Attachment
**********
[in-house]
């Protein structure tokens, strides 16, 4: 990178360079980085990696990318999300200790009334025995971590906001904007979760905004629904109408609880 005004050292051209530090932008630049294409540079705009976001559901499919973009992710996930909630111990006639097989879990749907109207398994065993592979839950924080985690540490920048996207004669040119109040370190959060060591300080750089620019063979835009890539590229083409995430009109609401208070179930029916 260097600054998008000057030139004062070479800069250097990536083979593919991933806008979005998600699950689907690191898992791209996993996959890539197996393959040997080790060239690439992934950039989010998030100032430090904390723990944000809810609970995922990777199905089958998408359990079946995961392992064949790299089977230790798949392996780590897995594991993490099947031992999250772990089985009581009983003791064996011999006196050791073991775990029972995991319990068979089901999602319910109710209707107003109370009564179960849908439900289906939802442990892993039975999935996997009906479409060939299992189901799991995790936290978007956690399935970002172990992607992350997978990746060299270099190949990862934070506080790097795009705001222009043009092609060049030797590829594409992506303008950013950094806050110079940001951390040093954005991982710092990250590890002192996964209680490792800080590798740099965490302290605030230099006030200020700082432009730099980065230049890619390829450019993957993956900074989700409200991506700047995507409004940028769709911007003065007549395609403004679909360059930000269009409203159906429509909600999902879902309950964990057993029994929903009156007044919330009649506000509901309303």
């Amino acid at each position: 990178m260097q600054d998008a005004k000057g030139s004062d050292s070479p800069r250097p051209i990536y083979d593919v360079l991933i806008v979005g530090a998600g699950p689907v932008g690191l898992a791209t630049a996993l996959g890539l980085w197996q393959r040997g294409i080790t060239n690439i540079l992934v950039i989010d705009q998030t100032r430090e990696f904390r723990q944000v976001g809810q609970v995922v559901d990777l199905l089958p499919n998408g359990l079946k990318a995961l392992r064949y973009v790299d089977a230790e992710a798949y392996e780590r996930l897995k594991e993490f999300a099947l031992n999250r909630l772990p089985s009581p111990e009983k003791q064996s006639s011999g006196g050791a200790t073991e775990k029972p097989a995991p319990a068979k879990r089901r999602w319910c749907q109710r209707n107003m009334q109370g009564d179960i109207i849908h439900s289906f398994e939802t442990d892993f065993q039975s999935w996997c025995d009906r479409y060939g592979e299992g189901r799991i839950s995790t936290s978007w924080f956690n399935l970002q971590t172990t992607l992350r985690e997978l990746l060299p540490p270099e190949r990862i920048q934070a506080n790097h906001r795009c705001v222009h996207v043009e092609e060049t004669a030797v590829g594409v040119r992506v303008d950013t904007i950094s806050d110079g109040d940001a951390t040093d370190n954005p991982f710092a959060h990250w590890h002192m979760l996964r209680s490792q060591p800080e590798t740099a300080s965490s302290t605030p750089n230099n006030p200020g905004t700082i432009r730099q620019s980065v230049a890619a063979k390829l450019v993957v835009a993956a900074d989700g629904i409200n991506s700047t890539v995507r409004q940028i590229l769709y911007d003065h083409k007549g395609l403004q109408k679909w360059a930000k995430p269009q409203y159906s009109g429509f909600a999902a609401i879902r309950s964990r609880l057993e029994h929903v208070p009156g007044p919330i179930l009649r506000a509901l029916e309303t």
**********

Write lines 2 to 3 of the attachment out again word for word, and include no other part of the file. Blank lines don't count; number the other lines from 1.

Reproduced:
């Protein structure tokens, strides 16, 4: 990178360079980085990696990318999300200790009334025995971590906001904007979760905004629904109408609880 005004050292051209530090932008630049294409540079705009976001559901499919973009992710996930909630111990006639097989879990749907109207398994065993592979839950924080985690540490920048996207004669040119109040370190959060060591300080750089620019063979835009890539590229083409995430009109609401208070179930029916 260097600054998008000057030139004062070479800069250097990536083979593919991933806008979005998600699950689907690191898992791209996993996959890539197996393959040997080790060239690439992934950039989010998030100032430090904390723990944000809810609970995922990777199905089958998408359990079946995961392992064949790299089977230790798949392996780590897995594991993490099947031992999250772990089985009581009983003791064996011999006196050791073991775990029972995991319990068979089901999602319910109710209707107003109370009564179960849908439900289906939802442990892993039975999935996997009906479409060939299992189901799991995790936290978007956690399935970002172990992607992350997978990746060299270099190949990862934070506080790097795009705001222009043009092609060049030797590829594409992506303008950013950094806050110079940001951390040093954005991982710092990250590890002192996964209680490792800080590798740099965490302290605030230099006030200020700082432009730099980065230049890619390829450019993957993956900074989700409200991506700047995507409004940028769709911007003065007549395609403004679909360059930000269009409203159906429509909600999902879902309950964990057993029994929903009156007044919330009649506000509901309303």
């Amino acid at each position: 990178m260097q600054d998008a005004k000057g030139s004062d050292s070479p800069r250097p051209i990536y083979d593919v360079l991933i806008v979005g530090a998600g699950p689907v932008g690191l898992a791209t630049a996993l996959g890539l980085w197996q393959r040997g294409i080790t060239n690439i540079l992934v950039i989010d705009q998030t100032r430090e990696f904390r723990q944000v976001g809810q609970v995922v559901d990777l199905l089958p499919n998408g359990l079946k990318a995961l392992r064949y973009v790299d089977a230790e992710a798949y392996e780590r996930l897995k594991e993490f999300a099947l031992n999250r909630l772990p089985s009581p111990e009983k003791q064996s006639s011999g006196g050791a200790t073991e775990k029972p097989a995991p319990a068979k879990r089901r999602w319910c749907q109710r209707n107003m009334q109370g009564d179960i109207i849908h439900s289906f398994e939802t442990d892993f065993q039975s999935w996997c025995d009906r479409y060939g592979e299992g189901r799991i839950s995790t936290s978007w924080f956690n399935l970002q971590t172990t992607l992350r985690e997978l990746l060299p540490p270099e190949r990862i920048q934070a506080n790097h906001r795009c705001v222009h996207v043009e092609e060049t004669a030797v590829g594409v040119r992506v303008d950013t904007i950094s806050d110079g109040d940001a951390t040093d370190n954005p991982f710092a959060h990250w590890h002192m979760l996964r209680s490792q060591p800080e590798t740099a300080s965490s302290t605030p750089n230099n006030p200020g905004t700082i432009r730099q620019s980065v230049a890619a063979k390829l450019v993957v835009a993956a900074d989700g629904i409200n991506s700047t890539v995507r409004q940028i590229l769709y911007d003065h083409k007549g395609l403004q109408k679909w360059a930000k995430p269009q409203y159906s009109g429509f909600a999902a609401i879902r309950s964990r609880l057993e029994h929903v208070p009156g007044p919330i179930l009649r506000a509901l029916e309303t």